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De BRY, Johann Theodor, (1560-1623) and Johann Israel de Bry (1565-1609). Part III, Plate 52, How We Almost Suffered Shipwreck and with Great Danger Had to Step on the Ice. From the "Little Voyages"

De BRY, Johann Theodor, (1560-1623) and Johann Israel de Bry (1565-1609). Part III, Plate 52, How We Almost Suffered Shipwreck and with Great Danger Had to Step on the Ice. From the "Little Voyages"

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De BRY, Johann Theodor, (1560-1623) and Johann Israel de Bry (1565-1609). Part III, Plate 52, How We Almost Suffered Shipwreck and with Great Danger Had to Step on the Ice. From the "Little Voyages"


Plate LII, Wie wir bennahe einen Schiffbruch erlitten...
From Part III of Johann Theodor de Bry (1561-1623) and Johann Isreal de Bry's (1565-1609) Orientalische Indien (“Little Voyages”), Dritter Theil indiae orientalis...Frankfurt: 1599 (first edition)
Engraving with original, early 17th century hand color heightened with gold on laid paper; paper dimensions: approximately: 11 1/2 x 7 1/2 inches
Printed by Matthias Becker
van Groesen 52


June 17. A few days after the Dutch departed, they once again went ashore. The two boats were almost lost to the terrific force of the ice floes. The men had endured a hellish sea journey, many a quick prayer was undoubtedly uttered. The wind made it difficult to reach the shore. But they finally succeeded. The remaining provisions and household effects were taken off the ship. This included six small barrels of beer, fine woolen cloths, velvet, cases of money, thirteen barrels of bread, a barrel of sweet cheese, two barrels of oil and other items.

Conspicuous in the picture are the two sick men, helmsman Willem Barents and Claes Andriesz, visible to the right and in the middle, being hauled ashore on stretchers.

Willem Barents was not to recover from his illness. He died on June 20, 1597, to the great sadness of his crew. Crew member Claes Andriesz also succumbed that day, shortly after Barents.*

Title: How we almost suffered shipwreck and with great danger had to step on the ice.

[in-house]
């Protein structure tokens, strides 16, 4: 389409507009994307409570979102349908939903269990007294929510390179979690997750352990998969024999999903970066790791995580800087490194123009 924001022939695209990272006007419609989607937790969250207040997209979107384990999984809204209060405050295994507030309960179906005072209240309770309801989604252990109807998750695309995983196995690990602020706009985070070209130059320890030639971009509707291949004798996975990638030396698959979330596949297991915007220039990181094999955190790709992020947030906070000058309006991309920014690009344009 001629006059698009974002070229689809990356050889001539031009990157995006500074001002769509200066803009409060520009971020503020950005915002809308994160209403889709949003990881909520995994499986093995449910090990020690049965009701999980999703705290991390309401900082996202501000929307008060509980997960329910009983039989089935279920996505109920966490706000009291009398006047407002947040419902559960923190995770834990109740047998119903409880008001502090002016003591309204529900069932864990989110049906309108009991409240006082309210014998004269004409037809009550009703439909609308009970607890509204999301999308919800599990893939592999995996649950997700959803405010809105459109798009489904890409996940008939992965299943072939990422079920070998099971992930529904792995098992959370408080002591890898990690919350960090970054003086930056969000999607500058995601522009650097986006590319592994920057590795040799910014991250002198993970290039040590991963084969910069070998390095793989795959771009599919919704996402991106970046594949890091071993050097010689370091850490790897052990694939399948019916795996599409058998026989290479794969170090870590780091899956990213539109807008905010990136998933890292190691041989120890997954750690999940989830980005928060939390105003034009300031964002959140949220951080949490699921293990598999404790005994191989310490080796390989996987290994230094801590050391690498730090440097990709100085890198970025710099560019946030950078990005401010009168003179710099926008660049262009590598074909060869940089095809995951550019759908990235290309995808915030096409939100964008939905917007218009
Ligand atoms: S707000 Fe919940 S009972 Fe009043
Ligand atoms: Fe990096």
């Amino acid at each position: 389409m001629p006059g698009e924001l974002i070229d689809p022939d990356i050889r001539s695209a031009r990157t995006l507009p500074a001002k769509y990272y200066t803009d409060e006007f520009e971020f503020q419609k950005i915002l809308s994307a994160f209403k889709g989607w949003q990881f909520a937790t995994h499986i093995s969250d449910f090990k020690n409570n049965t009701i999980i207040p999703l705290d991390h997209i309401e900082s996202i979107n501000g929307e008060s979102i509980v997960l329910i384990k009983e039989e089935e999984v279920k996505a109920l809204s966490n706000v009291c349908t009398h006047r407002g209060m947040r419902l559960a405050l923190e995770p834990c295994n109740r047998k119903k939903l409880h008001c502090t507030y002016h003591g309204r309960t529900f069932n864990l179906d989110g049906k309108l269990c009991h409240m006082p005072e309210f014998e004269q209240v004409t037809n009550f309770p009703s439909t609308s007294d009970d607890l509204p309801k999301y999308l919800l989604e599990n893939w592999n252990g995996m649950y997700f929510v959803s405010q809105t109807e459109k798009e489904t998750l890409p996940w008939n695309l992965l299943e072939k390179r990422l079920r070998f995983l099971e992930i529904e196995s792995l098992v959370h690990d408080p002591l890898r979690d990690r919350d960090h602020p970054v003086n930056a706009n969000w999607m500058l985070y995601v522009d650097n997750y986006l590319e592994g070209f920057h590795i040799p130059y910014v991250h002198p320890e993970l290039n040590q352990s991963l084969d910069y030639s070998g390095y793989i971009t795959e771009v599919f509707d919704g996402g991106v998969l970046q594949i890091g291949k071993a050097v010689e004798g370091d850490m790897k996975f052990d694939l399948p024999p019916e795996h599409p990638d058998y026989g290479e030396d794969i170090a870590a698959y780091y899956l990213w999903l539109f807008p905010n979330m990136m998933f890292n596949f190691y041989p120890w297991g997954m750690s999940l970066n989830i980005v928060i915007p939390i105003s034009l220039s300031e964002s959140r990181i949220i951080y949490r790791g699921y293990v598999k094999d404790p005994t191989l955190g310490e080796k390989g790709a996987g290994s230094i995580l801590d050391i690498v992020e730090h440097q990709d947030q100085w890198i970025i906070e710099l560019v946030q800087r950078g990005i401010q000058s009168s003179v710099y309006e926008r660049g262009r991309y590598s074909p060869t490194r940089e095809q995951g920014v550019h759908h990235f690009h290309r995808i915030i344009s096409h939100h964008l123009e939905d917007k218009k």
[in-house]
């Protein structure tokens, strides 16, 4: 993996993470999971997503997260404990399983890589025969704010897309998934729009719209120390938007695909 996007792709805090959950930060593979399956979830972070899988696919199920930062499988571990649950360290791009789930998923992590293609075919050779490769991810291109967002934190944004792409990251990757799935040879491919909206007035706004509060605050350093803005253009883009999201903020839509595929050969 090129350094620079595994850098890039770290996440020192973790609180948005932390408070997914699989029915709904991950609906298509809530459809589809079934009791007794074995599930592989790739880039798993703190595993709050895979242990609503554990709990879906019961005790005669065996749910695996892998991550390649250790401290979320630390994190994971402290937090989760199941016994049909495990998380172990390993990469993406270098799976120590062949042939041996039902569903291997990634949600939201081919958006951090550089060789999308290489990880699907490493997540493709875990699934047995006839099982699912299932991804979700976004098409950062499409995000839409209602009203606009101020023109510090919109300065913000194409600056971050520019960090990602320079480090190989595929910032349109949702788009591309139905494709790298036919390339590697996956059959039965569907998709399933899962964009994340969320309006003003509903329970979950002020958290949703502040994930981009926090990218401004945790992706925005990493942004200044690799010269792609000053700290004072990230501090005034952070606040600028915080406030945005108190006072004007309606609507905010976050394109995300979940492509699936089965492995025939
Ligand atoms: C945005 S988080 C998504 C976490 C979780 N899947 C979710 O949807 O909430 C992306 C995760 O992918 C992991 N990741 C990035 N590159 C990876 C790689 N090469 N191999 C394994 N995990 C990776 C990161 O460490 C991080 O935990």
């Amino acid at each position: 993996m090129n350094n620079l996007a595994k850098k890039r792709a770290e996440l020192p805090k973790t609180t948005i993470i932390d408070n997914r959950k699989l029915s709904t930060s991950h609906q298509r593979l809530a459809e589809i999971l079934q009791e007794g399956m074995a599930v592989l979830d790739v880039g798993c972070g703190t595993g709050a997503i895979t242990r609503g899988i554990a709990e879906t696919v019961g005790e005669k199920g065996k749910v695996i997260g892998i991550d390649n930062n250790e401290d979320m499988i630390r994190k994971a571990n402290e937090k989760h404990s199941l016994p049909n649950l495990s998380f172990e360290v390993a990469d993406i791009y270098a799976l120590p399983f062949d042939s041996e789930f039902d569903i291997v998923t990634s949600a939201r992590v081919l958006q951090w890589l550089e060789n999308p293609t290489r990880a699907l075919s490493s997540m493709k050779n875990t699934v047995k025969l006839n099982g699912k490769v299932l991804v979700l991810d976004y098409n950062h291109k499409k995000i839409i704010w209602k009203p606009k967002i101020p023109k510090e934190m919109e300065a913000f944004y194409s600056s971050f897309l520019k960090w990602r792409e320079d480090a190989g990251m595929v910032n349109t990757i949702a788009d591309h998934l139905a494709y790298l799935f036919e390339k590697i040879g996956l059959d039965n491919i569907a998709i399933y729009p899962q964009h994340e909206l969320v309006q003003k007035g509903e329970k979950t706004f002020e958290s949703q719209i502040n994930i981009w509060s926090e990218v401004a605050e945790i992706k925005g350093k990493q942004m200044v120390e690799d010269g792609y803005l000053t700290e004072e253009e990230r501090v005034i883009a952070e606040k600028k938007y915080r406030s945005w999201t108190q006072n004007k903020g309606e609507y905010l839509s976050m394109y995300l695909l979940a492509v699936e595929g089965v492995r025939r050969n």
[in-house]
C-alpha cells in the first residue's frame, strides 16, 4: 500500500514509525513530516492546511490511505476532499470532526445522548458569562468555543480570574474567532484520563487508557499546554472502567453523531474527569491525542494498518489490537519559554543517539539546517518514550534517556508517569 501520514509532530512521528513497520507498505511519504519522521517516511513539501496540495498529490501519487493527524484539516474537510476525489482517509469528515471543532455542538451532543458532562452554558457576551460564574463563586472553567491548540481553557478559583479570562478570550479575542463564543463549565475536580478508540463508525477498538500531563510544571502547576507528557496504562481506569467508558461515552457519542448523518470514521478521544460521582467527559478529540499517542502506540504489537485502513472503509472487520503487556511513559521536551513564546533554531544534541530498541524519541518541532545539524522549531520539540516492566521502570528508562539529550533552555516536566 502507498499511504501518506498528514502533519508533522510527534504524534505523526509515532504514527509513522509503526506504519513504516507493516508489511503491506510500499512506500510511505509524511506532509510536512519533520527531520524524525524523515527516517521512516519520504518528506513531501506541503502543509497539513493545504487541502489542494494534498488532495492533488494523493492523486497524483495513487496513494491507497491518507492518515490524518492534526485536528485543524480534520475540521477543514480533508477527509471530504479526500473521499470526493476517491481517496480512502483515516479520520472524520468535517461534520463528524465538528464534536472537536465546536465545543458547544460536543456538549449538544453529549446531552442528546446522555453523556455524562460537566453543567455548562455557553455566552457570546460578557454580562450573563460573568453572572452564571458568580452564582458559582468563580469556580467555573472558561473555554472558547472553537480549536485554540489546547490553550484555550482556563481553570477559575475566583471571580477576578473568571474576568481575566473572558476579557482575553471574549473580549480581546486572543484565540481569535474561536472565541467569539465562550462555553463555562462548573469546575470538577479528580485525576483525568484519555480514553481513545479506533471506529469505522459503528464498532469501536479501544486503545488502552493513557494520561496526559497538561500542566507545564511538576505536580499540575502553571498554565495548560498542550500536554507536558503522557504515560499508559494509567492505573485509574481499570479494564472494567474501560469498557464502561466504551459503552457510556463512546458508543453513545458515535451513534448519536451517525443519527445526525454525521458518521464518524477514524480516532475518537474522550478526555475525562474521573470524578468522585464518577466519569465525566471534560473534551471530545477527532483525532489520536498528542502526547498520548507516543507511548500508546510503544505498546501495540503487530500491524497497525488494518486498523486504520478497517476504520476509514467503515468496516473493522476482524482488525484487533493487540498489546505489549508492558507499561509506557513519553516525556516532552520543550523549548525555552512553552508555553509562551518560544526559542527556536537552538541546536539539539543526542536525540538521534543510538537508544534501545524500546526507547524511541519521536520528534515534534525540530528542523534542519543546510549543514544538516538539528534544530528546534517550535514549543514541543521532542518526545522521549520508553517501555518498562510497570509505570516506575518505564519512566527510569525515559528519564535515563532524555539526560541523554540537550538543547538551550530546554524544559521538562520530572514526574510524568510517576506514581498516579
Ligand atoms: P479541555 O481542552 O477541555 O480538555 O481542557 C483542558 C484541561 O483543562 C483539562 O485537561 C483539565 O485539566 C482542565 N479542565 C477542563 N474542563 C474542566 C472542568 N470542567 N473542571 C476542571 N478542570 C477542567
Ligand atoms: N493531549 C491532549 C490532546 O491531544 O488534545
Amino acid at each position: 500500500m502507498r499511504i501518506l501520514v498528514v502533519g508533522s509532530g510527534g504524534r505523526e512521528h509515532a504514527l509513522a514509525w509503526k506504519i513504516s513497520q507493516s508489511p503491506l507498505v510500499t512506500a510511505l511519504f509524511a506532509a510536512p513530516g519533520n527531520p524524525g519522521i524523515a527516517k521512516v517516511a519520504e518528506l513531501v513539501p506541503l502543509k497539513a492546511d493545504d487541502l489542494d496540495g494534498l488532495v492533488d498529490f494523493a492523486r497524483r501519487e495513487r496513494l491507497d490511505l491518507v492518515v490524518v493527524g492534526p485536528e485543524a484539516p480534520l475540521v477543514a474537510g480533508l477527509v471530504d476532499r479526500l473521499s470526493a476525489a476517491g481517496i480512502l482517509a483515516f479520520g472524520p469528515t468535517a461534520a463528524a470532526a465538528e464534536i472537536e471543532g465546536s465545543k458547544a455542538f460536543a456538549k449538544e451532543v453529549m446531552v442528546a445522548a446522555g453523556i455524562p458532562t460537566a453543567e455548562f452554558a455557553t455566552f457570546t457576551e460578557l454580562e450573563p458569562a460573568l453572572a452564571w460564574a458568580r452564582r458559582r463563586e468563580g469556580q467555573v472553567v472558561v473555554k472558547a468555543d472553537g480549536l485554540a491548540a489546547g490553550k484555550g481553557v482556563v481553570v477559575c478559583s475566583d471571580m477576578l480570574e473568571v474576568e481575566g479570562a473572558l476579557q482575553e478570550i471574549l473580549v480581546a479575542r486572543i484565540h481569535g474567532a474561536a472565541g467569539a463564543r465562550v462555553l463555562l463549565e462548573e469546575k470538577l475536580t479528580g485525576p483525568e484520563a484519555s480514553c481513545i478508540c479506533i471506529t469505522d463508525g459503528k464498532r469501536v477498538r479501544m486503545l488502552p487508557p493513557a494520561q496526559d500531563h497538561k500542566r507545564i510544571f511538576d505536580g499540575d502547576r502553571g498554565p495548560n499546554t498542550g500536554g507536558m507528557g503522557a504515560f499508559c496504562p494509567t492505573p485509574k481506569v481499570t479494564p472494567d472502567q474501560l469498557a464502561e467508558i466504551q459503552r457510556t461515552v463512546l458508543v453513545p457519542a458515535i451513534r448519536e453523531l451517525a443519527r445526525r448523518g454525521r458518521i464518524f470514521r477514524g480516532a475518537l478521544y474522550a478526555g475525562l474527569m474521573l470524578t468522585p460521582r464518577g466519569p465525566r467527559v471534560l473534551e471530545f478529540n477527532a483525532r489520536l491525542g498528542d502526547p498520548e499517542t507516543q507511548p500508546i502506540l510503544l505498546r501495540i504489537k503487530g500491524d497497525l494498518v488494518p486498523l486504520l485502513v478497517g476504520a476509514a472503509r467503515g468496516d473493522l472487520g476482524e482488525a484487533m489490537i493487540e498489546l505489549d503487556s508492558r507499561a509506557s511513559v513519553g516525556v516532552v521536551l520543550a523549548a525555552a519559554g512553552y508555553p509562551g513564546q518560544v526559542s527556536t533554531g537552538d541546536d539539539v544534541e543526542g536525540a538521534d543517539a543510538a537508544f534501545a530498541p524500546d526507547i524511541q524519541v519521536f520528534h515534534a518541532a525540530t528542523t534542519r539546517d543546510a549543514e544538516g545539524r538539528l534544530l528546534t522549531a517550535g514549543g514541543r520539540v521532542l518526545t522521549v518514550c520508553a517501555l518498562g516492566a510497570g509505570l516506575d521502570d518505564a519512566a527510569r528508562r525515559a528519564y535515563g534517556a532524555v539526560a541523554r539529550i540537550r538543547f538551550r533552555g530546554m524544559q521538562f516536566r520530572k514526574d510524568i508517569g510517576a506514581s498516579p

Text: After three days of our journey and several unnecessary dockings at one point did we suffer emergency because the ice broke fiercely and started to encompass the boats we thought we were going to die which could have happened without a doubt under mortal danger but with God's help we were able to jump from one ice floe to the other until we reached the solid ice we pulled the boats up with the rope when we reached the solid ice with the boats the wares and other goods as well as our two sick men we softly laid on the ice repaired the ships and thus again with God's help we passed.**


Documenting Gerrit de Veer's Journal of Three Dutch voyages to reach the East Indies by the North (1594- 1597).


In 1596 helmsman Willem Barents undertook a third attempt to reach Asia from the Netherlands by sailing via the North Pole. There was reportedly a large open sea beyond the island of Novaya Zemlya. Once you passed this, and headed back to the south, you would presumably emerge near Japan and China.

Barents' first attempt involved navigating along the northern side of Novaya Zemlya, the second along the southern side of that island, via Vaygach. Both attempts had to be abandoned because of the advancing ice.

While seven ships full of merchandise had sailed during the second journey, now for the third attempt, the expedition was more prudent: the main concern was exploring the sea route, trade was  secondary. Only two  ships, both from Amsterdam, sailed on May 18, 1596, this time once again via the northern side of Novaya Zemlya.

Willem Barents was helmsman on the ship captained by 29-year-old Jacob  van  Heemskerck. Captain of the second ship was merchant Jan Cornelisz Rijp. Barents and Rijp soon clashed over the route to follow. The northern route championed by Rijp, which had also been indicated by cartographer Plancius, won out. Although they discovered two islands, Bear Island and Spitsbergen, the first leg was a failure. They came up against an impenetrable layer of ice. Barents wanted to fol- low the northeasterly route. Rijp wasn't interested and went his own way. When he once again hit pack ice, he turned homeward. Barents and Heemskerck headed towards the northern point of Novaya Zemlya. The expedition was to be a disaster, but thanks to the spectacular overwintering of Willem Barents and his crew, under abominable conditions, this journey took on epic proportions in the illustrious history of exploration.

Not long after the return of the survivors in 1598, the story of the adventure was published, penned by Gerrit de Veer, who had been on both the second and third journey with Barents.*


*Research provided by Martine Gosselink, head of the History department at the Rijksmuseum Amsterdam, Netherlands.

**Translated from original German by Karl Nesseler.

Description compiled by Erik Brockett who is pleased to provide additional information relating to this or other examples of the work of Johann Theodor de Bry available at Arader Galleries. He can be contacted at

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